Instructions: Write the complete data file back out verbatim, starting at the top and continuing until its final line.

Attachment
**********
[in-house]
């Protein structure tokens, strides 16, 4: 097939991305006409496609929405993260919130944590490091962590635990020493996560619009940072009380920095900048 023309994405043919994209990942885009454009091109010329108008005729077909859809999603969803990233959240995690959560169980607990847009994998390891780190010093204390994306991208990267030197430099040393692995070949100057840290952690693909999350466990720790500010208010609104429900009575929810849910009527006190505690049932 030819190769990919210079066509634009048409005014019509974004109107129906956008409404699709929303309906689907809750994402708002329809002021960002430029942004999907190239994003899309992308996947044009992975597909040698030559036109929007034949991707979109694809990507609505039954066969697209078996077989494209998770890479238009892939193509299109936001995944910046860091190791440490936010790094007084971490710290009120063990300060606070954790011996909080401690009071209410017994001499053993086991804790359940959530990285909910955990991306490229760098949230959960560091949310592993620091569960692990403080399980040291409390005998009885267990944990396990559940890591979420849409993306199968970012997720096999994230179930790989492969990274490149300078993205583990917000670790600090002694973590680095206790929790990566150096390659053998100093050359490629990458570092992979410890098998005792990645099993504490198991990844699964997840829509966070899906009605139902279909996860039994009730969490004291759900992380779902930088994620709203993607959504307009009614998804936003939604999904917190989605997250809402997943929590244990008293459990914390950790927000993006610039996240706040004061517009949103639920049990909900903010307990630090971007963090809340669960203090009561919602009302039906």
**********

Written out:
[in-house]
């Protein structure tokens, strides 16, 4: 097939991305006409496609929405993260919130944590490091962590635990020493996560619009940072009380920095900048 023309994405043919994209990942885009454009091109010329108008005729077909859809999603969803990233959240995690959560169980607990847009994998390891780190010093204390994306991208990267030197430099040393692995070949100057840290952690693909999350466990720790500010208010609104429900009575929810849910009527006190505690049932 030819190769990919210079066509634009048409005014019509974004109107129906956008409404699709929303309906689907809750994402708002329809002021960002430029942004999907190239994003899309992308996947044009992975597909040698030559036109929007034949991707979109694809990507609505039954066969697209078996077989494209998770890479238009892939193509299109936001995944910046860091190791440490936010790094007084971490710290009120063990300060606070954790011996909080401690009071209410017994001499053993086991804790359940959530990285909910955990991306490229760098949230959960560091949310592993620091569960692990403080399980040291409390005998009885267990944990396990559940890591979420849409993306199968970012997720096999994230179930790989492969990274490149300078993205583990917000670790600090002694973590680095206790929790990566150096390659053998100093050359490629990458570092992979410890098998005792990645099993504490198991990844699964997840829509966070899906009605139902279909996860039994009730969490004291759900992380779902930088994620709203993607959504307009009614998804936003939604999904917190989605997250809402997943929590244990008293459990914390950790927000993006610039996240706040004061517009949103639920049990909900903010307990630090971007963090809340669960203090009561919602009302039906």